However, Amazon has an advantage: their core business here is selling ebooks, not Kindles, so they should not compete directly with the iPad. I’ve read several times lately that Amazon was trying to figure the numbers to give Kindles for free so people would buy more ebooks when they tried it. They have even tried this approach and given away a few Kindles. The problem with this approach is that you can make mistakes and give Kindles to people who won’t use them and won’t buy ebooks. And I don’t know the cost of the Kindle, but it can’t be as low as to allow this kind of mistakes.

This is where the subscription model can save the Kindle. I think it’s safe to say that everyone who buys or thinks in buying a Kindle is an avid reader. And avid readers buy a lot of books. So sell everything together. Instead of selling the Kindle and then the ebooks, give me a Kindle if I buy a subscription. They can even make tiers: if you buy x ebooks a month for two years we give you the Kindle for free, or if you just want to compromise to x ebooks in the first year you have to pay x amount (reduced) for the Kindle. I understand that this approach is not easy to implement (it’s not easy to enforce, you need credit checks or deposits…) and it’s not easy to sell. But selling Kindles is not gonna be easy anymore anyway. With this model the Kindle can’t be compared directly to the iPad on price. And Amazon would be selling reading, not a reader.

And regarding the use, I would not be worried I were Amazon. If you give people cheap Kindles they will use them. The iPad may be great, but with its price is not for everyone yet. Even if people prefer to read in the iPad, it would not be a problem for Amazon, they have already sold the subscription, so they should not care a lot if people read those ebooks on the Kindle or on the Kindle App for the iPad.


Posted: April 12th, 2010 | Author: | Filed under: Internet and Technology | Tags: , , , , , , , | 14,761 Comments »

You Can’t Claim an Inactive Twitter User Name Anymore

A couple of days ago I commented on Forrest W. Kobayashi post about Twitter names. I said that I had successfully claimed an inactive user name (@fernando) and said I’d search for the info on the process and post about it because the author thought it was not possible.

And it turns out that he was right. When I got my user name changed (January 09) it was possible to ask Twitter for a name which was inactive (nine months without any activity), but later they decided that they would not do it anymore. I suppose that it was too much work and they just gave up, so I was quite lucky!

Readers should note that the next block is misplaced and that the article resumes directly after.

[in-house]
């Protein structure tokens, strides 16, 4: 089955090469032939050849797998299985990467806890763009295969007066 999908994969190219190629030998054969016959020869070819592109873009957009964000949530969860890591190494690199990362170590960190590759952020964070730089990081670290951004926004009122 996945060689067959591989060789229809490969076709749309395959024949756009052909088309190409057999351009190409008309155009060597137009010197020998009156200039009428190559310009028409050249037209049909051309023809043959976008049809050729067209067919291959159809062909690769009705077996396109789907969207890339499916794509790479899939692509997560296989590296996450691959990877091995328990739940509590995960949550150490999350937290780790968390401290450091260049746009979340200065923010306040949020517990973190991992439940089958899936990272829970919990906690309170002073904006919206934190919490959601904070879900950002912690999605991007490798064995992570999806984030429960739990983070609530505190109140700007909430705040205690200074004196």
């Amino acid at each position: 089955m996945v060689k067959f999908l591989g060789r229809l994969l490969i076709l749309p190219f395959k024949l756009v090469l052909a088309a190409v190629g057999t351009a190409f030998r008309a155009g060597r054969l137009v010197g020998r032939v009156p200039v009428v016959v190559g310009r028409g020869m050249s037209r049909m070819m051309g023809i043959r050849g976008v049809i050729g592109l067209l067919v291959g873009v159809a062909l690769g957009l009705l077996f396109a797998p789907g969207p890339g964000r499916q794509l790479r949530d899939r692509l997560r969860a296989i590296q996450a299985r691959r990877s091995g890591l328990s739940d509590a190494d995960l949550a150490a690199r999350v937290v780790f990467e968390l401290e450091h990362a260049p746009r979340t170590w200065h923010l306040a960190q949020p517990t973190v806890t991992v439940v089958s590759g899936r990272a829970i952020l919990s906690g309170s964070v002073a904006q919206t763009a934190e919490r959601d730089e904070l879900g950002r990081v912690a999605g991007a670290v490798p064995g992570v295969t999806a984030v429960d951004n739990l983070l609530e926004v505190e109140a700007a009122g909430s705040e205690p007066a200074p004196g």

This is the original post in Get Satisfaction in which a Twitter employee outlined the process you had to follow to claim an inactive user name.

And here you can see that the don’t do it anymore.

Just as a last check, I tried to change the user name in another account I own, and in a few minutes I received an email in which Twitter said that they don’t do this anymore. You can see below the email I received in January 09 and the email I’ve just received. Only in a few cases they only will make this kind of changes:

If your user name request concerns impersonation, trademark infringement, brand squatting, copyright, or another Terms of Service violation


Posted: December 16th, 2009 | Author: | Filed under: Internet and Technology | Tags: , , | 15,591 Comments »

Dropbox, Evernote and Gmail Saved my Holidays

Dropboxevernotegmail

Shit happens. And it usually happens in the worst moment (that’s why they call it shit). On the night before Thanksgiving, 3,500 miles away from home, my laptop charger died when I only had 23 minutes of battery left. A couple of years ago it would have been a tragedy, but not now, thanks to three wonderful apps I feel I need to mention:

  • Dropbox. It syncs all your files between as many computers you want and it also keeps a copy at their website. And it all happens automatically: everything inside the folder My Dropbox gets synced. And if you are not in any of your computers you can log in to their website and find all your archives waiting for you. There is a free version that gives you 2GB; or you can pay, 9.99$/month for 50GB or 19.99$/month for 100GB. I know the price may seem a little high, but for me it’s a no-brainer. Automatic and almost real time backup deserves some investment.